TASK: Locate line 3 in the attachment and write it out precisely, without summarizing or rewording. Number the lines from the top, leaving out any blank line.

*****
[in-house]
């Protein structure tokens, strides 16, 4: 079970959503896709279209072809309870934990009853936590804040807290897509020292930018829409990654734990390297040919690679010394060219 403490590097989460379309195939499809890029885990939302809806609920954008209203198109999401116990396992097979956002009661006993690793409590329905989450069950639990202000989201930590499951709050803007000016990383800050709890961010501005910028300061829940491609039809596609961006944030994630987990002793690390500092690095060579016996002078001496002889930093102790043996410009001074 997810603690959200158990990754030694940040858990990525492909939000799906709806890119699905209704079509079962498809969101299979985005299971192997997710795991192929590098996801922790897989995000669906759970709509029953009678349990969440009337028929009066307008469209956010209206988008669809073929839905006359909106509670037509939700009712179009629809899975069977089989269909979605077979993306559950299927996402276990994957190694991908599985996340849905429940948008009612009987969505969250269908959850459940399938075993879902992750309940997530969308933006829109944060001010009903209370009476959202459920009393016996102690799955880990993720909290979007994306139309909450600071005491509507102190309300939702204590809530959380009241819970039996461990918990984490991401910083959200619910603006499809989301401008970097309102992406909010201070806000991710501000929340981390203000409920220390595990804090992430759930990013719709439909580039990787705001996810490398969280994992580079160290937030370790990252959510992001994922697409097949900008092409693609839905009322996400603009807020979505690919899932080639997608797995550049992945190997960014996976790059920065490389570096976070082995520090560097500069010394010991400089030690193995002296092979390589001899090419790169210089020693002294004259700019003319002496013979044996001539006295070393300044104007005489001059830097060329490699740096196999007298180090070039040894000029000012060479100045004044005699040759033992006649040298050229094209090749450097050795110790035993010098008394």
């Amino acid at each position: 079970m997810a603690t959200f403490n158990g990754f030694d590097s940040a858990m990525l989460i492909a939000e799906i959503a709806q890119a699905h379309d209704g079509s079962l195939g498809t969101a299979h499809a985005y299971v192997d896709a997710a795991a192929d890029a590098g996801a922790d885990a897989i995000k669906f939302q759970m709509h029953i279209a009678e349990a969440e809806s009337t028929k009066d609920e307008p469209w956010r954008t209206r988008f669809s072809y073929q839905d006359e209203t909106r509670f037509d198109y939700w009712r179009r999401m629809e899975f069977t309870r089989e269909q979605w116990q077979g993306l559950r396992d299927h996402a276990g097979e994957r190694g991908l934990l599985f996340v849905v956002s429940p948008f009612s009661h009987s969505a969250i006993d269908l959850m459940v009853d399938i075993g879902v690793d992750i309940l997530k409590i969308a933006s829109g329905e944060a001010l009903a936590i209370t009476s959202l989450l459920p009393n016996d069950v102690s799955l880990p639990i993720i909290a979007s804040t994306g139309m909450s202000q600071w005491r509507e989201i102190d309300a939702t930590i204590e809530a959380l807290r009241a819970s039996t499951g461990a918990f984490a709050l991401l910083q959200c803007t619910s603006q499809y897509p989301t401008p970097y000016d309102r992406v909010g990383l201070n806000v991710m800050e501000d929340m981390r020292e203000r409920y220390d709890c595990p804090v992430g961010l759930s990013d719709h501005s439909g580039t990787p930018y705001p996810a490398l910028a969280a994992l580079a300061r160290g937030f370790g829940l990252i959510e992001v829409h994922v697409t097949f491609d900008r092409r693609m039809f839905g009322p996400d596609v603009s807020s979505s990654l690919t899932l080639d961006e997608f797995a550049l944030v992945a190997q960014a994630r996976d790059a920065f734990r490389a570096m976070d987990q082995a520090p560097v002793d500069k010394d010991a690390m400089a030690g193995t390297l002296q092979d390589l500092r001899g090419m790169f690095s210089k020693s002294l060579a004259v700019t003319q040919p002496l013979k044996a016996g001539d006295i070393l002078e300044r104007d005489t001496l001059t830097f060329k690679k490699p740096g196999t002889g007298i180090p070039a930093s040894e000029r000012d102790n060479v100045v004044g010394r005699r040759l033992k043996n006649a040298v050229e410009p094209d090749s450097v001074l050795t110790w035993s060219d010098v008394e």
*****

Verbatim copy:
């Amino acid at each position: 079970m997810a603690t959200f403490n158990g990754f030694d590097s940040a858990m990525l989460i492909a939000e799906i959503a709806q890119a699905h379309d209704g079509s079962l195939g498809t969101a299979h499809a985005y299971v192997d896709a997710a795991a192929d890029a590098g996801a922790d885990a897989i995000k669906f939302q759970m709509h029953i279209a009678e349990a969440e809806s009337t028929k009066d609920e307008p469209w956010r954008t209206r988008f669809s072809y073929q839905d006359e209203t909106r509670f037509d198109y939700w009712r179009r999401m629809e899975f069977t309870r089989e269909q979605w116990q077979g993306l559950r396992d299927h996402a276990g097979e994957r190694g991908l934990l599985f996340v849905v956002s429940p948008f009612s009661h009987s969505a969250i006993d269908l959850m459940v009853d399938i075993g879902v690793d992750i309940l997530k409590i969308a933006s829109g329905e944060a001010l009903a936590i209370t009476s959202l989450l459920p009393n016996d069950v102690s799955l880990p639990i993720i909290a979007s804040t994306g139309m909450s202000q600071w005491r509507e989201i102190d309300a939702t930590i204590e809530a959380l807290r009241a819970s039996t499951g461990a918990f984490a709050l991401l910083q959200c803007t619910s603006q499809y897509p989301t401008p970097y000016d309102r992406v909010g990383l201070n806000v991710m800050e501000d929340m981390r020292e203000r409920y220390d709890c595990p804090v992430g961010l759930s990013d719709h501005s439909g580039t990787p930018y705001p996810a490398l910028a969280a994992l580079a300061r160290g937030f370790g829940l990252i959510e992001v829409h994922v697409t097949f491609d900008r092409r693609m039809f839905g009322p996400d596609v603009s807020s979505s990654l690919t899932l080639d961006e997608f797995a550049l944030v992945a190997q960014a994630r996976d790059a920065f734990r490389a570096m976070d987990q082995a520090p560097v002793d500069k010394d010991a690390m400089a030690g193995t390297l002296q092979d390589l500092r001899g090419m790169f690095s210089k020693s002294l060579a004259v700019t003319q040919p002496l013979k044996a016996g001539d006295i070393l002078e300044r104007d005489t001496l001059t830097f060329k690679k490699p740096g196999t002889g007298i180090p070039a930093s040894e000029r000012d102790n060479v100045v004044g010394r005699r040759l033992k043996n006649a040298v050229e410009p094209d090749s450097v001074l050795t110790w035993s060219d010098v008394e």